• CASE: Two patients had a Mirena IUS inserted to treat abnormal vaginal bleeding. After 12 and 36 months with the device in place they presented with a recurrence of their heavy, irregular menstrual bleeding.[ncbi.nlm.nih.gov]
  • CONCLUSION: A hematotrachelos, although rare, can prevent vaginal bleeding, which is often the earliest symptom of a uterine malignancy.[ncbi.nlm.nih.gov]
  • CASE: A 44-year-old woman, gravida 3, para 2, was admitted due to abnormal vaginal bleeding. After complete history, physical examination, and laboratory evaluation, she was diagnosed with spontaneous abortion and underwent a suction curettage.[ncbi.nlm.nih.gov]
Pelvic Pain
  • CASE REPORT: We present the case of a 65-year-old patient who presented with association of pelvic pain, enlarged uterine cavity with an underlying hematometra and an irregular, thickened endometrium who was submitted to surgery for total histerectomy[ncbi.nlm.nih.gov]
  • Other symptoms include unusual pelvic pain or pressure, difficult or painful urination, and pain during intercourse.[breastcancer.org]
  • Usually the bleeding is painless, but sometimes it can be associated with other symptoms, including: Pelvic pain or cramping (That's the area where the uterus is located.)[study.com]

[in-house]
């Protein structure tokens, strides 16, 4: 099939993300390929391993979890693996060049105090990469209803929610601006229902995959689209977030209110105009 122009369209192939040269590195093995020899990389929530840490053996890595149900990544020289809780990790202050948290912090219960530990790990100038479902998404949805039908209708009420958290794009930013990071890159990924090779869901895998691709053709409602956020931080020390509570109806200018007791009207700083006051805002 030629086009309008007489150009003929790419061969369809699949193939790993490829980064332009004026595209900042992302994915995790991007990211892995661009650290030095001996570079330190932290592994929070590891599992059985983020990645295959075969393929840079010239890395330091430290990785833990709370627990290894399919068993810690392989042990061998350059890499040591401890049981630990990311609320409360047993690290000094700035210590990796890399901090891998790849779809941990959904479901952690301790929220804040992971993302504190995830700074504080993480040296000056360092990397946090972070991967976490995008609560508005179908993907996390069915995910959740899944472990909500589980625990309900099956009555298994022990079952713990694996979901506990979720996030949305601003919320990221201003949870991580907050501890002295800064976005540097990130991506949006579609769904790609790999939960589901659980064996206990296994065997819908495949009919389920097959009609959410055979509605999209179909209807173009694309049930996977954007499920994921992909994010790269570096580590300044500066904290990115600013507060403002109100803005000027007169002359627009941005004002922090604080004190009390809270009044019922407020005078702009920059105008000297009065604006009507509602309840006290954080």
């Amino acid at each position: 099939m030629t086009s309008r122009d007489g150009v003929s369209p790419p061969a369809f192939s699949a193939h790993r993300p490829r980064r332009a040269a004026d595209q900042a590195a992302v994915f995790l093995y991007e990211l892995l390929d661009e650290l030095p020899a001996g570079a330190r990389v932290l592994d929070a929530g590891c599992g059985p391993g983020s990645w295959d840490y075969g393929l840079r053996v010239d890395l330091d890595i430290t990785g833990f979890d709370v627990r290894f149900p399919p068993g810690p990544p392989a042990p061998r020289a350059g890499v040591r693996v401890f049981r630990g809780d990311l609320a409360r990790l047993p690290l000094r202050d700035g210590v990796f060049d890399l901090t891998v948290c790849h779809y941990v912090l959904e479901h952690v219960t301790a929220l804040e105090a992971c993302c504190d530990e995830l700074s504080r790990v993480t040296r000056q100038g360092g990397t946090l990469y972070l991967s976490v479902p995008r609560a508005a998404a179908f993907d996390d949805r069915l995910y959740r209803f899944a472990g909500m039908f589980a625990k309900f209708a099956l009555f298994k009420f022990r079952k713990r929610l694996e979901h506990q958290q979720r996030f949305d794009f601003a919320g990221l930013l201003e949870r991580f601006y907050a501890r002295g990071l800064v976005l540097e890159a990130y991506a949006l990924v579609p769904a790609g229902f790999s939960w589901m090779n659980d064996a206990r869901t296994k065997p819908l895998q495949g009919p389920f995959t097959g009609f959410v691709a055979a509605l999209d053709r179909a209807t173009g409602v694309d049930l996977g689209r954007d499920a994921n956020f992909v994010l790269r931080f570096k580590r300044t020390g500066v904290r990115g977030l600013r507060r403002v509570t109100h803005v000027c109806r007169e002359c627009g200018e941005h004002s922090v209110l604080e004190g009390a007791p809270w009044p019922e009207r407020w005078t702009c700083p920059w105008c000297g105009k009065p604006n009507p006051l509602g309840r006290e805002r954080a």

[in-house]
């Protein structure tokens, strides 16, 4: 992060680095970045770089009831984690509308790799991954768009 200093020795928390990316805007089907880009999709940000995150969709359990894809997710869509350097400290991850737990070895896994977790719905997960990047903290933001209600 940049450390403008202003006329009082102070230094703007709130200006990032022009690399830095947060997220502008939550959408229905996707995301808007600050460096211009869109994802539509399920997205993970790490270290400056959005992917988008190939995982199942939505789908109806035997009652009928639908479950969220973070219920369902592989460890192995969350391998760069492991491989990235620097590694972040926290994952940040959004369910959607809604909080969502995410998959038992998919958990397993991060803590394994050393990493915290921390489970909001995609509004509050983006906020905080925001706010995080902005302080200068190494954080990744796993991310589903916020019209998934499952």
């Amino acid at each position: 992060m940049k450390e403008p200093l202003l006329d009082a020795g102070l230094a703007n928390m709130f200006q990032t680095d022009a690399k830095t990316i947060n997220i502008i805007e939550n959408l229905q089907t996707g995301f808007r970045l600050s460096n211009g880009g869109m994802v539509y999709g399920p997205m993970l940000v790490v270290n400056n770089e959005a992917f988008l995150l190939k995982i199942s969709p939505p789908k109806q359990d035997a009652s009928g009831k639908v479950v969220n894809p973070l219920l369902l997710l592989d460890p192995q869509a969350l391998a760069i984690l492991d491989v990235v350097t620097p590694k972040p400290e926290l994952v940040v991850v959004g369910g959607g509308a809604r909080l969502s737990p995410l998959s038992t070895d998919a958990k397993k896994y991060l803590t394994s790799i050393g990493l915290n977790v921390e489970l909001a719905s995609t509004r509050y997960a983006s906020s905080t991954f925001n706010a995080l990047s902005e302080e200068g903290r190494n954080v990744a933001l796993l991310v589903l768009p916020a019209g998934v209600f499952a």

• pain; pelvic mass; weight loss.[myriadmyrisk.com]
  • Prevention Premium: 3 Ways To Keep Your Thyroid Healthy Pelvic pain that won't go away Not everyone with endometrial cancer will have pain, but it can show up for some, especially if your cancer has been around for a while.[prevention.com]
  • It presents commonly with abnormal uterine bleeding or spotting, dysuria (pain during urination), and dyspareunia.[symptoma.com]
  • CASE: This is a report on the coexistence of a uterine adenomatoid tumor and an endometrial adenocarcinoma, both chance findings in a 41-year-old woman undergoing hysterectomy because of a preoperative diagnosis of metrorrhagia due to leiomyomas.[ncbi.nlm.nih.gov]
Enlarged Uterus
  • After a thorough evaluation by an Ob/Gyn, the patient was found to have an enlarged uterus, a large fibroid, fluid in the endometrial cavity, and a growth in the lining of the uterus that was about an inch thick.[thedoctorwillseeyounow.com]


As endometrial adenocarcinomas can occur in peri as well as postmenopausal women, heavy menstrual bleeding or intermenstrual bleeding, irrespective of amount or duration, should be thoroughly investigated. It is important to elicit a detailed menstrual history, intake of contraceptive pills, hormonal therapy (for PCOS etc), hyperinsulinemia, and a family history of endometrial malignancy. Physical examination includes an examination of the pelvis, uterus, cervix and vagina as well as the inguinal region for lymphadenopathy. In most cases the uterine size is normal and no gross abnormalities are noticed.

Transvaginal ultrasonography is performed to detect abnormal endometrial thickening as it has good sensitivity [12] and this can be further confirmed with hydro ultrasonography i.e ultrasonography after injection of saline in the uterine cavity. If the abnormal endometrial thickness is detected, then routine laboratory studies, electrocardiogram and chest radiography should be obtained as part of the preoperative assessment. The patient is examined under anesthesia and an endometrial or hysteroscopic biopsy can be obtained for histopathological examination and final confirmation of endometrial adenocarcinoma. Further staging of the tumor may require a laparotomy to detect extrauterine spread and lymph node involvement.